Dave Zellers
02-24-2015, 9:48 PM
Of course, there are those who would simply opt to empty the pan now and then ...:D

Raise your hand if you "know" anyone like that ... :rolleyes:

ken masoumi
02-24-2015, 10:09 PM
Of course, there are those who would simply opt to empty the pan now and then ...:D

Raise your hand if you "know" anyone like that ... :rolleyes:
The ex owner of the house I now own is one.but instead of a big pot he used a tall drinking glass which would have been alright if he was there to empty it every night but he did not live in this house,one tall glass unattended for months,you can imagine the damage to the cabinet the floor and the ceiling right underneath it.the whole job would have taken 10 minutes to do it right.

Tom M King
02-24-2015, 10:32 PM
^^^^This^^^^

Yes, that's it.

Tom M King
02-24-2015, 10:32 PM
Of course, there are those who would simply opt to empty the pan now and then ...:D

Raise your hand if you "know" anyone like that ... :rolleyes:
Every plumber I know has a bucket under a sink.

Dave Zellers
02-24-2015, 10:37 PM
Every plumber I know has a bucket under a sink.
Kind of like cabinet makers with unfinished kitchens?

>>GUILTY<< :eek:

Tom M King
02-24-2015, 10:50 PM
I do it all, so everything at our house is unfinished, but we've only been here for 35 years.

Bonnie Campbell
02-24-2015, 11:38 PM
Dealt with the flange leaking. Apparently I didn't get it done right a while back. So, since I had to replace the garbage disposal this past week, I pulled both flanges and replaced the putty. No leaks around them.... But dang the leak at one of the drain pipe joints! Hoping I got it this last time. A bucket is very close to taking up residency under the very, very slow leak!

Dave Zellers
02-24-2015, 11:54 PM
I do it all, so everything at our house is unfinished, but we've only been here for 35 years.
Amen Brother!

Only 27 years here. I let it slip that I was going to finish the kitchen this summer and sometime later heard, "I'm on his schedule!".

:cool: We're good, she understands. But it probably IS time. :cool:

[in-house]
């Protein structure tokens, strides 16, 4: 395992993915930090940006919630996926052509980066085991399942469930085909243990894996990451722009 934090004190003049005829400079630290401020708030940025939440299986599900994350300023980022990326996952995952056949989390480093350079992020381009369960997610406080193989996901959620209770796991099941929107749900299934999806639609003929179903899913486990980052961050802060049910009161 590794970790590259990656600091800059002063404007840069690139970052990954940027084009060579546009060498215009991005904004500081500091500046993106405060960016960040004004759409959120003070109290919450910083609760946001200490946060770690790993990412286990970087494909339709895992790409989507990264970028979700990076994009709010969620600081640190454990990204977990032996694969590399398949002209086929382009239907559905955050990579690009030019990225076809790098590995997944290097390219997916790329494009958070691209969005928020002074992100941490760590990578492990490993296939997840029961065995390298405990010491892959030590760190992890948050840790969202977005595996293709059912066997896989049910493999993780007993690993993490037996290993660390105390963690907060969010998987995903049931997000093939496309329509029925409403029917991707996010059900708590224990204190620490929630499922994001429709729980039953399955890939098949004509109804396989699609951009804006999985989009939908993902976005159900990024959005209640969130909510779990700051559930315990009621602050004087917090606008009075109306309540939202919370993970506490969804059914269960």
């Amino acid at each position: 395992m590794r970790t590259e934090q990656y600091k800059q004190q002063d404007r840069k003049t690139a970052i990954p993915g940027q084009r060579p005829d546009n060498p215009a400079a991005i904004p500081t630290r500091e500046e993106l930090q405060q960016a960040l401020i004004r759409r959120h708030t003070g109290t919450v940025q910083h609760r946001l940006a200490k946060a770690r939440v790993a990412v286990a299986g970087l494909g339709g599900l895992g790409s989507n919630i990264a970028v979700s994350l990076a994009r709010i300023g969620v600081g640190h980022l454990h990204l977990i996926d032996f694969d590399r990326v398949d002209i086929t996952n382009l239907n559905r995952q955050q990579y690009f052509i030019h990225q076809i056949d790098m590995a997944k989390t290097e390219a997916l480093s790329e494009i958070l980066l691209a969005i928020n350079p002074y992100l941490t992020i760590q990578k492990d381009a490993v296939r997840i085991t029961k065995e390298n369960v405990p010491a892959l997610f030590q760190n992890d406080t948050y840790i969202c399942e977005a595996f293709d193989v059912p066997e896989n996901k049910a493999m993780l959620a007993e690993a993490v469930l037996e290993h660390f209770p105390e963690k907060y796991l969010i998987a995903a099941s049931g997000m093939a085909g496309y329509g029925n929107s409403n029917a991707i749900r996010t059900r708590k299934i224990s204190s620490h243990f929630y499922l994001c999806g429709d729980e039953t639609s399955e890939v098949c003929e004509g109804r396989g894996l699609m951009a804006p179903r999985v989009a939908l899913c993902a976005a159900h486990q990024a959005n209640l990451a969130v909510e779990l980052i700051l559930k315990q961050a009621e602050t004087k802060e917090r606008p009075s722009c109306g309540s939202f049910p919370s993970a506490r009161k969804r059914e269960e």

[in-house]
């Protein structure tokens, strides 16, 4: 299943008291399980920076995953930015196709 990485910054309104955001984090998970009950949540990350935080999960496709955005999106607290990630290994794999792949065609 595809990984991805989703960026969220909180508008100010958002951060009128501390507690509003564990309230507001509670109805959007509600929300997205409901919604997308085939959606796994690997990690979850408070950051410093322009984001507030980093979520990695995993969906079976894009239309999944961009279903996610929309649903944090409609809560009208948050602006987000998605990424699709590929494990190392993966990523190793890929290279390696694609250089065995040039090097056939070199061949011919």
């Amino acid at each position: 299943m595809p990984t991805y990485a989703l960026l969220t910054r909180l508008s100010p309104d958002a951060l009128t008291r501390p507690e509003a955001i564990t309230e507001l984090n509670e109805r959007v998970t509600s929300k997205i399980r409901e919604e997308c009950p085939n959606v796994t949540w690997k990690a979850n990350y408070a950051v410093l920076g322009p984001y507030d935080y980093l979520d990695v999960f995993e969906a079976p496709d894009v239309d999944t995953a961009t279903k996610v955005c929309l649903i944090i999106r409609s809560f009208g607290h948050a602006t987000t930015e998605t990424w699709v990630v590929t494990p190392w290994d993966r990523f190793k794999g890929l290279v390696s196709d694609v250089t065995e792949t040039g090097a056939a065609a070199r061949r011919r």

Get the kids out on their own first, kitchen second.





My developing problem is, the kids have been on their own for over 10 years ... :eek: How'd that happen?!

Kent A Bathurst
02-25-2015, 12:42 AM
It's been cold.

Drain pipes exposed to the outside temperatures
will move slightly, as they contract.

Just as baseboards 'groan' when the heat comes on,
but in reverse. Good advise on a fresh bead of putty.

That solves my confusion, Jim - Thanks. Could not make the hook from a leaking drain to the cold temps - but assumed there had to be one.


Of course, there are those who would simply opt to empty the pan now and then ...:D

Raise your hand if you "know" anyone like that ... :rolleyes:

Yeah - sounds exactly like my wife's almost-future-former husband, the first time I tried it.............:eek:

Dave Zellers
02-25-2015, 12:49 AM
Yeah - sounds exactly like my wife's almost-future-former husband, the first time I tried it.............:eek:

Persistence, man, persistence.

Charlie Velasquez
02-25-2015, 11:25 AM
Every plumber I know has a bucket under a sink.
A school custodian "permantly" solved a slow leak with a bucket and a towel suspended into it. Capillary action pulled the water up where it evaporated.
A maintenance worker noticed it while working on an unrelated issue and asked her when the leak started.
"Oh, about ten years ago..."

Tom M King
02-25-2015, 11:34 AM
It's very easy to tighten the flange up too tight, squeezing all the plumbers putty out of that joint, causing such a leak.